“The original floor boards were in poor condition, so it was an easy decision to stain these black,” she says. “The crisp black and white balances the traditional and modern, and highlights the traditional detail as a textural element.”
It took nine months to complete the makeover. In the process Jodie faced a number of challenges, such as the fact that the building was set on a small, steeply sloped site, that she had an eight-week-old baby and a two-year-old with a broken leg in tow, and that Ivan’s job as a business consultant frequently took him out of town.
The alterations provided Jodie and her loved ones with the lifestyle improvements they’d dreamed of.
“Having the ability to change our home to suit our changing social and living needs on a day-to-day – or mood-to-mood – basis gave us a sense of real freedom,” Jodie enthuses. “I think we realised that this flexibility is at the core of what is important to us as a family.”
Jodie adds that her children and her husband have also recognised how important the outside connection in a home is to them, including glimpses of sky. “It may just have something to do with the way Australians live as one with the outdoors, but those connections to the sky are good for our souls.”
Being spoiled for space, Jodie says her kids fell in love with their new home almost instantly and surprised her with the elements they each fancied the most. Asher was lucky to have the upstairs rear bedroom, featuring a seamless balcony and retractable louvre screen, which made it easy to block out light and noise at night.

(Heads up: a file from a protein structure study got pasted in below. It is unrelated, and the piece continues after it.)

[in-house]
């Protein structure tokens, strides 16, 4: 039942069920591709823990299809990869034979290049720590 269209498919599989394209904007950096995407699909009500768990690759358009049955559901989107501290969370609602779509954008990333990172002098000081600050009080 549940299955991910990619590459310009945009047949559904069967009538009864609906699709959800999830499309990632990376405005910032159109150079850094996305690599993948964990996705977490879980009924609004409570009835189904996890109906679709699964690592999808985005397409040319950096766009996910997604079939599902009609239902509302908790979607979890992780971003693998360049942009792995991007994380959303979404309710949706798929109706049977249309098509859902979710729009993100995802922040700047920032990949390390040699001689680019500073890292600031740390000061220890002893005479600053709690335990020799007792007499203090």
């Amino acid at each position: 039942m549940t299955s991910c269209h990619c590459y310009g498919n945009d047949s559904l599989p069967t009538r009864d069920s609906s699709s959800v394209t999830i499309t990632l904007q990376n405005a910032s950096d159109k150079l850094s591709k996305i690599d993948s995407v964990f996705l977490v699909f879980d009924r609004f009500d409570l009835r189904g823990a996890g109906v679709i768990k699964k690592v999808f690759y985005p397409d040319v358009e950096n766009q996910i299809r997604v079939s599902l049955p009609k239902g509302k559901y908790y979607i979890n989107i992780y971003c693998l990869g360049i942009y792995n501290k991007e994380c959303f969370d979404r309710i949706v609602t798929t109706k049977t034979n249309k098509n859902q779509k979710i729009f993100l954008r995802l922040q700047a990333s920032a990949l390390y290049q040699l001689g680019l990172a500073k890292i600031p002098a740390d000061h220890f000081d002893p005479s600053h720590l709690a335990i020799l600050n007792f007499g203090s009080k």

By day, this bedroom became the kids’ favourite playground, with the doors stacked back and the louvres retraced, so they could play and run around inside and out on the balcony, overlooking the timber screen doors to the ‘stage’, and the borrowed greenery of a large adjoining tree.
“In reality it is quite a narrow space,” Jodie explains. “But with careful detailing we were able to provide a large, open outdoor room, rather than a bedroom with a narrow attached balcony.” Having recently sold their Terrace home, Jodie says she and her family really miss that special space, “particularly due to the way it lifted our moods. The kids still refer to it fondly as the Balcony House.”
Jodie says the ‘Stage’ was another favourite place for the kids to run and play. “It gave us so much flexibility too – we would pull the timber doors across when we used the space to park the car, giving us a lovely warm backdrop to the smaller courtyard area from inside. And when we had the doors stacked back, the ‘Stage’ would act as an extension of our interior spaces.
The sale of their Darlinghurst Terrace conversion ultimately made it possible for the Niven Choi family to buy another Victorian terrace on a much larger site and in a quieter street in the same area. Jodie’s final words: “While we were all very sad to leave our first real family home and made some great memories there, we are looking forward to the excitement of creating another new home together.”
This article by Anya Kussler featured on page 62 in Issue 019 of Renovate Magazine. Renovate Magazine is an easy to use resource providing fresh inspiration and motivation at every turn of the page. This is not a Refresh case study.